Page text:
Friday, May 8, 2015

Microsoft's Ignite Conference SharePoint Updates and Announcements

As Microsoft's Ignite Conference winds down, there have been several SharePoint-related updates and announcements:

SharePoint 2016 will ship in the second quarter of 2016 and will include the following enhancements:
  •  Patching SharePoint 2016 will require zero downtime! Yay!!! In addition to that, distributed cache is being enhanced to support increased uptime. Microsoft is promising the capability to deliver 99.99% up-time with SharePoint 2016 on premises!
  • SharePoint 2016 will require SQL server 2014 or later
  • There is a new “min role” installation option. This codifies the server role by laying down only the bits it needs to fulfill the role. The roles include Web Front End, Caching, Application, Search, and Specialized.
  • Content DBs will be allowed to scale to TBs
  • The list threshold soft limit will be significantly increased beyond the current 5,000
  • Maximum file size limit will be increased to 10 GB.
  • There is a new “fast site creation” capability which basically creates sites from a “base version” stored in the database. Creating a team site, for example will simply require copying a few rows from the database and will take a matter of a seconds.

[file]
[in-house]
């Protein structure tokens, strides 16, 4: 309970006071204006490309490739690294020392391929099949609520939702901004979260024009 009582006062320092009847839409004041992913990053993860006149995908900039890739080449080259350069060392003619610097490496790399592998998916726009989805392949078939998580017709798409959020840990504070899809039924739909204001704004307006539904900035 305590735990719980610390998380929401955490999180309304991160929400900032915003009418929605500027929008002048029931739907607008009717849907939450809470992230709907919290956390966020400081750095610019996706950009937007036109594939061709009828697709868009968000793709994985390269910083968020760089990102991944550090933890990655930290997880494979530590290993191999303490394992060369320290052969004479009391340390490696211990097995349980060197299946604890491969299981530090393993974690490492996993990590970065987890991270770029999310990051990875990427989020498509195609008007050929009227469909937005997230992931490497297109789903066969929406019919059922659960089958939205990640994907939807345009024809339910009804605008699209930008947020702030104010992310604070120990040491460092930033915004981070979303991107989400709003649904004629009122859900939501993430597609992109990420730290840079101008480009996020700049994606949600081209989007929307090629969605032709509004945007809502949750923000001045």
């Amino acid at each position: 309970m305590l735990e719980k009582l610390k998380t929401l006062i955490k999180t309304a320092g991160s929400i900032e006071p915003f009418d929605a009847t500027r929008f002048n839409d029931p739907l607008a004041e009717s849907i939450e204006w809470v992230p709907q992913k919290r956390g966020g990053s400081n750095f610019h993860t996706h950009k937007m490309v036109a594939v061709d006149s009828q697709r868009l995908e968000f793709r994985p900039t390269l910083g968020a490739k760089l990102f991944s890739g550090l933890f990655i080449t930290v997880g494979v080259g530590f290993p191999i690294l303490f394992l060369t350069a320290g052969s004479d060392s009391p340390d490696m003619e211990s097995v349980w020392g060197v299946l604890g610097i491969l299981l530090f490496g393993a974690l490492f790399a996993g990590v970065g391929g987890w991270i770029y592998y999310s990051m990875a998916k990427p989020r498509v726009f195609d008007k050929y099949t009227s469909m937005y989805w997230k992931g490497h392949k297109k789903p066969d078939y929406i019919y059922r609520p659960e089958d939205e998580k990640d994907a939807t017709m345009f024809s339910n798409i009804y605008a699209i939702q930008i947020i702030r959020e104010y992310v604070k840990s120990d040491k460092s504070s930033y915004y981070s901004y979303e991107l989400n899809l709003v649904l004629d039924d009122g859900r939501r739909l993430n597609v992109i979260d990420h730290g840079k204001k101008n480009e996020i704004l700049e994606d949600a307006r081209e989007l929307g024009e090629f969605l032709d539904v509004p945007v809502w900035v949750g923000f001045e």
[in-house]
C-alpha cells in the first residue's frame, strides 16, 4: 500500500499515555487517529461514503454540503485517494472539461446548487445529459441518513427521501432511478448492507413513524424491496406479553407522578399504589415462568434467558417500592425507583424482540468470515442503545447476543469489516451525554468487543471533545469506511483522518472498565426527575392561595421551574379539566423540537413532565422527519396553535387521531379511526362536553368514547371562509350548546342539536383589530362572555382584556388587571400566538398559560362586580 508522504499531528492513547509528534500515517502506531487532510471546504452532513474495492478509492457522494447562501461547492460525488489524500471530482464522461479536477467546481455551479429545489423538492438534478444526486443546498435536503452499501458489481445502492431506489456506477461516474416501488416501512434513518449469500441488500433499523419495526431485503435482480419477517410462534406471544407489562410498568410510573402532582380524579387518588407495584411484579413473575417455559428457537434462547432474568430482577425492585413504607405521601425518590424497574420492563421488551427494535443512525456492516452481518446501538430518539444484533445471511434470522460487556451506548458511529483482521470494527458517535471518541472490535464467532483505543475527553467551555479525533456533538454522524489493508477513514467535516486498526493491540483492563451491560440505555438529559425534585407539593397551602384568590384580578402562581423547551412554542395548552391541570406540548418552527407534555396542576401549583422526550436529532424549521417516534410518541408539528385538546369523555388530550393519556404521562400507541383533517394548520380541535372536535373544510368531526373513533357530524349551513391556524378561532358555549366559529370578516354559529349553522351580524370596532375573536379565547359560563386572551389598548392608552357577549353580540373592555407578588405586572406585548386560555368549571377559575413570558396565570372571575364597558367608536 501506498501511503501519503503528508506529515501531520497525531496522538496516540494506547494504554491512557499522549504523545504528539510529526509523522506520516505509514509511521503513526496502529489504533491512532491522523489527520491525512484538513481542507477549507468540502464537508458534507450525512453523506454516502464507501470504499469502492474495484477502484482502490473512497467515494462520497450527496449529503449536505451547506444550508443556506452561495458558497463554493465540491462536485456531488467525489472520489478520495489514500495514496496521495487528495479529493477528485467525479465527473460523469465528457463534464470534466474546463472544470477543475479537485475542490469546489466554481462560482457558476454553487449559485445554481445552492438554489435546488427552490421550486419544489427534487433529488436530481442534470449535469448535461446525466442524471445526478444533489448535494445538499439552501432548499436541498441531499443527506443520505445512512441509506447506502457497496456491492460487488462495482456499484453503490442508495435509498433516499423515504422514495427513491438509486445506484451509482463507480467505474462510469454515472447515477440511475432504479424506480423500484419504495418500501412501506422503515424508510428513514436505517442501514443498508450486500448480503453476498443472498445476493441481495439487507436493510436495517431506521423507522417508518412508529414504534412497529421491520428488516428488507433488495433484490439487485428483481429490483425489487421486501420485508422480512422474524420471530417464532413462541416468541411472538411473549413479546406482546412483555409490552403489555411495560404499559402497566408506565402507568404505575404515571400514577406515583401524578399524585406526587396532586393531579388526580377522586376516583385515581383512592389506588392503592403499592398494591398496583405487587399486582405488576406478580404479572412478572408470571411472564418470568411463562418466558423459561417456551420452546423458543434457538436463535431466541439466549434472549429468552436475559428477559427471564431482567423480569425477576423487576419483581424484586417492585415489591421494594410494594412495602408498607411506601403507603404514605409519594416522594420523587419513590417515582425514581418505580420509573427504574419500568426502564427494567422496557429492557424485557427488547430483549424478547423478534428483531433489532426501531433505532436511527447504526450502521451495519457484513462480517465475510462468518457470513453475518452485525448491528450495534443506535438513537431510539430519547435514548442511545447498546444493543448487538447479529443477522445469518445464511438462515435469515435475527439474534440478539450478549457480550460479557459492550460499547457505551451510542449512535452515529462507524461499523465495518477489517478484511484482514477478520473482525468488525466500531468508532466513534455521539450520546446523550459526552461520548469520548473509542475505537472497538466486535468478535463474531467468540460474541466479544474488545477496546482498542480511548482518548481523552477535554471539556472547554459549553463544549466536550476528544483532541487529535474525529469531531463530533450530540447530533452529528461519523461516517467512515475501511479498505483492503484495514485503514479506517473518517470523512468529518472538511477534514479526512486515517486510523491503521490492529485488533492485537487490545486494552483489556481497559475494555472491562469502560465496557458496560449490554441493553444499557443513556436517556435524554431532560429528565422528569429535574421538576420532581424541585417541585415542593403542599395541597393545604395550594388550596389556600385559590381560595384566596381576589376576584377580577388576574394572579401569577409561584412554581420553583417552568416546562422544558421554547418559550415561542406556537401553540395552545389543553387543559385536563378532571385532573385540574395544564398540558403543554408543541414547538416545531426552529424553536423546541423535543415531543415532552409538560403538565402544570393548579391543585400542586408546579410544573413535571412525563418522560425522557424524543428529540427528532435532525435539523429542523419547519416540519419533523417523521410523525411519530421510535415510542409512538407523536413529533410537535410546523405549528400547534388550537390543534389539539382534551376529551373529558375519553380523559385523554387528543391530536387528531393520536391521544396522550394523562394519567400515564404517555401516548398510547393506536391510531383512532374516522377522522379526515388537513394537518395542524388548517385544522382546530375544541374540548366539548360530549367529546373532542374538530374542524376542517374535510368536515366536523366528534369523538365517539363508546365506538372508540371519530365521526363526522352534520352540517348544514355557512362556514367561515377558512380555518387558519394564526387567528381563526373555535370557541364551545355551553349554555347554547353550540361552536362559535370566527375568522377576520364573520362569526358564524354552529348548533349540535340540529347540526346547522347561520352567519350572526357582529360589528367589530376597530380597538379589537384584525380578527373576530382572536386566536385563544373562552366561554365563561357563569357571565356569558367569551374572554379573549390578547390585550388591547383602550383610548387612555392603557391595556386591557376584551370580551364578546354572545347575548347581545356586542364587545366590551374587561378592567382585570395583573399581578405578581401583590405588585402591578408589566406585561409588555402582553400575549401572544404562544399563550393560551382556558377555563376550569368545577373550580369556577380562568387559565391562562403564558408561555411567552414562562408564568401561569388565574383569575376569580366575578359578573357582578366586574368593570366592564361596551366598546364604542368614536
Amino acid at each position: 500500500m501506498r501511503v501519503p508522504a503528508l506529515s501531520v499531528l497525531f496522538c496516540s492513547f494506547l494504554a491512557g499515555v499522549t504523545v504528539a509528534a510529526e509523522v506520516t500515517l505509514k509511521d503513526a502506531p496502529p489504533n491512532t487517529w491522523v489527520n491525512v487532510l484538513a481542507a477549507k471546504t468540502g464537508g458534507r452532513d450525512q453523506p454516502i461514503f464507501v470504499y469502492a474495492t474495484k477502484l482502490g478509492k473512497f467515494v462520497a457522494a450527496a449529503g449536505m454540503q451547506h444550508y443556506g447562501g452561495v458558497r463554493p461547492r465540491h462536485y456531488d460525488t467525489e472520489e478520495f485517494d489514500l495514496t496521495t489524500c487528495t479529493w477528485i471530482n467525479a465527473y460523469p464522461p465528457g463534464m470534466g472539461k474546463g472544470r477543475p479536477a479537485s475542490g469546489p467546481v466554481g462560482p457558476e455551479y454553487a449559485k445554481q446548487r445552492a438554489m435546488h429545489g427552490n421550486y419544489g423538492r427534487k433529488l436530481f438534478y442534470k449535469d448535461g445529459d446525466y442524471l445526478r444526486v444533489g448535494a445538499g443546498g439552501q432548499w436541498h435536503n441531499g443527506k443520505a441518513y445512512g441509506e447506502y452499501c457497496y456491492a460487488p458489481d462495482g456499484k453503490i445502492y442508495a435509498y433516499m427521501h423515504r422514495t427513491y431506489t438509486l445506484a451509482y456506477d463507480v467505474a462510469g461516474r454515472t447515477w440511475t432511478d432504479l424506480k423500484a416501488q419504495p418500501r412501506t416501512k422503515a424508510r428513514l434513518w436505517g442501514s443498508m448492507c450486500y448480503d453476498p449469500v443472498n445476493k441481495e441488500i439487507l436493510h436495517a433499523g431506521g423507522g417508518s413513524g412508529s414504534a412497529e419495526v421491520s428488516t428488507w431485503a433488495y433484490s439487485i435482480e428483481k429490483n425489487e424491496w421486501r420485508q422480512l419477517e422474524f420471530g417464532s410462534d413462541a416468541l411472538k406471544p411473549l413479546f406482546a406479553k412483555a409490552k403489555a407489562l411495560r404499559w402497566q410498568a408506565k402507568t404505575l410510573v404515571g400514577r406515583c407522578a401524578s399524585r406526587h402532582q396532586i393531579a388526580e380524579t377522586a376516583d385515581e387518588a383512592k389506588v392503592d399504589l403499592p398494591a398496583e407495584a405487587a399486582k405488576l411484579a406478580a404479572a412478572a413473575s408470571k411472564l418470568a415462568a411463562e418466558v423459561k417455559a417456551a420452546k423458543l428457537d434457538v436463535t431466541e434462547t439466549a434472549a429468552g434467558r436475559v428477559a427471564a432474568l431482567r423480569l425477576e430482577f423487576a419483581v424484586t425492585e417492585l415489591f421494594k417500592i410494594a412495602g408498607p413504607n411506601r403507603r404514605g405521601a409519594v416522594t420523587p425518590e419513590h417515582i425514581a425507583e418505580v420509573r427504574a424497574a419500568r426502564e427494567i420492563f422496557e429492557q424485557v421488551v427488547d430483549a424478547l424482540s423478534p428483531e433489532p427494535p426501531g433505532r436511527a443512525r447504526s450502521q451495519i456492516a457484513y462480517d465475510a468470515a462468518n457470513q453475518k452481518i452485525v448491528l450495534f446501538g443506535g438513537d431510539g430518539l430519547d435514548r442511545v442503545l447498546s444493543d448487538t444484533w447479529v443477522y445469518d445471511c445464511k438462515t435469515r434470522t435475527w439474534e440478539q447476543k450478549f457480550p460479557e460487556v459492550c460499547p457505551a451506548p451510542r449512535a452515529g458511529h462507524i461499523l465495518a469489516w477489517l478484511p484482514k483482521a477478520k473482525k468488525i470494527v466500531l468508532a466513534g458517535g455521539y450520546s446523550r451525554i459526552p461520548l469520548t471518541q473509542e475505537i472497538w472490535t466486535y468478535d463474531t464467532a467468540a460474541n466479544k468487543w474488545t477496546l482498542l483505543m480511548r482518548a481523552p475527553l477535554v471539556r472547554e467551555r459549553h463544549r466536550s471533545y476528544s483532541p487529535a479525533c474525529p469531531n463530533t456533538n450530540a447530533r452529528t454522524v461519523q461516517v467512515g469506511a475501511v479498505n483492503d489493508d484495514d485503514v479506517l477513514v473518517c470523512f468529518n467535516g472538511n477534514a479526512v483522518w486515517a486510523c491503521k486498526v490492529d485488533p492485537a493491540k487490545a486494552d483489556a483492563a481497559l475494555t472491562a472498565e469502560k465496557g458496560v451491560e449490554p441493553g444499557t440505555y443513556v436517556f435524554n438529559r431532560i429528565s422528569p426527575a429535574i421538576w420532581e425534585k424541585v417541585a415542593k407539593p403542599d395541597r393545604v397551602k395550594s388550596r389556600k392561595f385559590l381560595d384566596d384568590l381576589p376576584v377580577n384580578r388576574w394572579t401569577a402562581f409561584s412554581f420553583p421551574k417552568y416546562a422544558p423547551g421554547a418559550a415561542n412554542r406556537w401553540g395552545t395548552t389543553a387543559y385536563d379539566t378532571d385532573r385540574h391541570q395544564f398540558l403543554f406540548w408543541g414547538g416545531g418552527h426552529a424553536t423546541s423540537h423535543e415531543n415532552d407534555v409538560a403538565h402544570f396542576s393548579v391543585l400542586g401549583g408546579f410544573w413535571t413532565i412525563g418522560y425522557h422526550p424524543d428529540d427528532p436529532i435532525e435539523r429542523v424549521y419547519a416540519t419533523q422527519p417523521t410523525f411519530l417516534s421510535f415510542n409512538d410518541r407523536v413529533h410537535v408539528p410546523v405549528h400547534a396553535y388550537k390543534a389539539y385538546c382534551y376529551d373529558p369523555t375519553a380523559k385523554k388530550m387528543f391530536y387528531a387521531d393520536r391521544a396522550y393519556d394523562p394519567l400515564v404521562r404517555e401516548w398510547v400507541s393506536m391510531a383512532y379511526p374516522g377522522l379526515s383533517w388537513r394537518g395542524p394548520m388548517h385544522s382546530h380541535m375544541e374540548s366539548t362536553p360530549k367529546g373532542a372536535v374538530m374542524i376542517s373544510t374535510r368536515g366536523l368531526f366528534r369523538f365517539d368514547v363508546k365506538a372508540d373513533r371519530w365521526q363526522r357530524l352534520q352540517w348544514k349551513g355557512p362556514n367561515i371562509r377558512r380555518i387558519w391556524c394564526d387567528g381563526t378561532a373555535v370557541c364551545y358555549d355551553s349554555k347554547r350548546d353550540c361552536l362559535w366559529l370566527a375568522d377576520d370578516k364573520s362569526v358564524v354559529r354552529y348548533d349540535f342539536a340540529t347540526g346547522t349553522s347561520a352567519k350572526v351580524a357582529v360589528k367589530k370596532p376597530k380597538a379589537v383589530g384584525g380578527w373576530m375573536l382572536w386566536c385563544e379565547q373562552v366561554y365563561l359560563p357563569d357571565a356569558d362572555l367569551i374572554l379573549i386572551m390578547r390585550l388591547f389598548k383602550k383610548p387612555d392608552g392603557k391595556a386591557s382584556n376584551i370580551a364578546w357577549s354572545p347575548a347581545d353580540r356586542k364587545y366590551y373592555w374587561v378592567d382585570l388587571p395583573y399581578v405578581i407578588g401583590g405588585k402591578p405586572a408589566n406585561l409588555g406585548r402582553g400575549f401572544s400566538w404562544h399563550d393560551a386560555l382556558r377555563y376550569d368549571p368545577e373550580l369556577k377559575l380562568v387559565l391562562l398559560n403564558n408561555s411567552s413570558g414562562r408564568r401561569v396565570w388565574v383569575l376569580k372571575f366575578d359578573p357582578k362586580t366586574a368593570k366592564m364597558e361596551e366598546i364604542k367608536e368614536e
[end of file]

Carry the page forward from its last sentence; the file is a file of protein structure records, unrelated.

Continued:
In addition to the SharePoint 2016 announcements, there were several announcements for hybrid scenarios:
  • There will be a wizard-like process for setting up and creating hybrid team sites, extranets, and search capabilities
  • Office Graph and Delve capabilities will be enabled for SharePoint on premises beginning with SharePoint 2013 later this year.
  • Microsoft is investing heavily in hybrid scenarios and we can expect to see much more coming in this area.
Windows 10 will be the last “version” of Windows. It will continue to receive small, incremental updates…similar to how other browsers are updated.
One consistent message has been that Office 365 is NOT well suited for traditional

branding customizations (custom mater pages and site definitions). Microsoft continues to take the stance that Office 365 should ONLY be customized through the app model and custom apps.

There still is no good forms story for SharePoint. There was no big announcement. The message remains…use out of the box and InfoPath forms for simple stuff. Use third party tools or custom development for more complex forms
OneDrive continues to play a huge role in the Microsoft ecosystem as they try to get enterprises to go to the cloud. Microsoft openly acknowledged that OneDrive for Business has had its share of issues. However, they have stated that improving OneDrive for Business is THE #1 PRIORITY for the SharePoint team.

This is by no means a comprehensive list. I encourage you to check out the session videos on Channel 9: